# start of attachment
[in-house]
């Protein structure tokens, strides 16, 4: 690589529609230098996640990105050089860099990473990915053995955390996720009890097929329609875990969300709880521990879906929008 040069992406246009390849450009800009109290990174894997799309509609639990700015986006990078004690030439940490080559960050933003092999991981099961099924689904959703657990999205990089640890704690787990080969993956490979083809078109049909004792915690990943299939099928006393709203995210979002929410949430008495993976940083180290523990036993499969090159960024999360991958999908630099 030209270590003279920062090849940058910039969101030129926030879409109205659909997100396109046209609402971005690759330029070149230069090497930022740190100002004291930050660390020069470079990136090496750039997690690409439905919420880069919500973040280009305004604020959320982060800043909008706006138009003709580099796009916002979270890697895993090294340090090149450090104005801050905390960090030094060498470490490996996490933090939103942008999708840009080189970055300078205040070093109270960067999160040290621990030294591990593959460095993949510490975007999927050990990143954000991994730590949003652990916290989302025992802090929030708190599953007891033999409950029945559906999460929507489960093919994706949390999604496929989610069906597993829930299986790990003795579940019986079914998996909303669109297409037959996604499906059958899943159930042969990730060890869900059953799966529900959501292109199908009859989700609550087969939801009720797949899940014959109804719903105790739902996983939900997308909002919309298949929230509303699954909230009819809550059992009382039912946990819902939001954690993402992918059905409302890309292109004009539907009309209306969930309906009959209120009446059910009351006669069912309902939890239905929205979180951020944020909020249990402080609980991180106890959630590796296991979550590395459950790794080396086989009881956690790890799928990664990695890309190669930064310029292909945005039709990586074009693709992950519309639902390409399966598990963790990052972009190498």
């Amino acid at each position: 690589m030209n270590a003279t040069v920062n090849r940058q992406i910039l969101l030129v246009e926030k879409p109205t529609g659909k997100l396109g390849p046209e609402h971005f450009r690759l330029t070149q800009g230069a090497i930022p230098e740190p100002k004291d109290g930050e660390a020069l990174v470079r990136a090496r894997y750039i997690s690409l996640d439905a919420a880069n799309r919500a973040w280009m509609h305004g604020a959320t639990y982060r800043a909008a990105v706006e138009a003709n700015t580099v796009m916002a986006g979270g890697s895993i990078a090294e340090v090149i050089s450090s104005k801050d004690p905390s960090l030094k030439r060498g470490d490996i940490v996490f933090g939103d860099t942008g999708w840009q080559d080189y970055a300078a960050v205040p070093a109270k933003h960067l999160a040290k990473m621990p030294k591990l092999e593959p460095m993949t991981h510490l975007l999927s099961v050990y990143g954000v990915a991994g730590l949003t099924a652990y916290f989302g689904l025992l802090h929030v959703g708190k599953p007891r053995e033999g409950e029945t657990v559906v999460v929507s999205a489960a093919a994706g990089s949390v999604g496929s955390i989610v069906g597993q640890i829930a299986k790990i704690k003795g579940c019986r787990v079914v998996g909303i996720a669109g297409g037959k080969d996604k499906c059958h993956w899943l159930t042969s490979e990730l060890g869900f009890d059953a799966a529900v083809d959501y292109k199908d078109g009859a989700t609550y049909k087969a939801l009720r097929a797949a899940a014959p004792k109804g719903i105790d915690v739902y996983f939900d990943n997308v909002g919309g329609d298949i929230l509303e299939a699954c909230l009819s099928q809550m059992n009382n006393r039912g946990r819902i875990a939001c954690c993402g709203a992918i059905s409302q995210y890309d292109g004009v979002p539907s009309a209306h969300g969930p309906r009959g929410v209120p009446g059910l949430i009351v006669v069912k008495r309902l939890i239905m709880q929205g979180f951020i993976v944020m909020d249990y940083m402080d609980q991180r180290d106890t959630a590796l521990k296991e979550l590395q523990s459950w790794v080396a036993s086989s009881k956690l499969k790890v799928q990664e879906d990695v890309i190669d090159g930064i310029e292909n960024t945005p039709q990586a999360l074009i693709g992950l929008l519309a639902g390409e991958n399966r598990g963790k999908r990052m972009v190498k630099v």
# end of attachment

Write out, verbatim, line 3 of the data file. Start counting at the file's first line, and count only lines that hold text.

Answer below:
């Amino acid at each position: 690589m030209n270590a003279t040069v920062n090849r940058q992406i910039l969101l030129v246009e926030k879409p109205t529609g659909k997100l396109g390849p046209e609402h971005f450009r690759l330029t070149q800009g230069a090497i930022p230098e740190p100002k004291d109290g930050e660390a020069l990174v470079r990136a090496r894997y750039i997690s690409l996640d439905a919420a880069n799309r919500a973040w280009m509609h305004g604020a959320t639990y982060r800043a909008a990105v706006e138009a003709n700015t580099v796009m916002a986006g979270g890697s895993i990078a090294e340090v090149i050089s450090s104005k801050d004690p905390s960090l030094k030439r060498g470490d490996i940490v996490f933090g939103d860099t942008g999708w840009q080559d080189y970055a300078a960050v205040p070093a109270k933003h960067l999160a040290k990473m621990p030294k591990l092999e593959p460095m993949t991981h510490l975007l999927s099961v050990y990143g954000v990915a991994g730590l949003t099924a652990y916290f989302g689904l025992l802090h929030v959703g708190k599953p007891r053995e033999g409950e029945t657990v559906v999460v929507s999205a489960a093919a994706g990089s949390v999604g496929s955390i989610v069906g597993q640890i829930a299986k790990i704690k003795g579940c019986r787990v079914v998996g909303i996720a669109g297409g037959k080969d996604k499906c059958h993956w899943l159930t042969s490979e990730l060890g869900f009890d059953a799966a529900v083809d959501y292109k199908d078109g009859a989700t609550y049909k087969a939801l009720r097929a797949a899940a014959p004792k109804g719903i105790d915690v739902y996983f939900d990943n997308v909002g919309g329609d298949i929230l509303e299939a699954c909230l009819s099928q809550m059992n009382n006393r039912g946990r819902i875990a939001c954690c993402g709203a992918i059905s409302q995210y890309d292109g004009v979002p539907s009309a209306h969300g969930p309906r009959g929410v209120p009446g059910l949430i009351v006669v069912k008495r309902l939890i239905m709880q929205g979180f951020i993976v944020m909020d249990y940083m402080d609980q991180r180290d106890t959630a590796l521990k296991e979550l590395q523990s459950w790794v080396a036993s086989s009881k956690l499969k790890v799928q990664e879906d990695v890309i190669d090159g930064i310029e292909n960024t945005p039709q990586a999360l074009i693709g992950l929008l519309a639902g390409e991958n399966r598990g963790k999908r990052m972009v190498k630099v």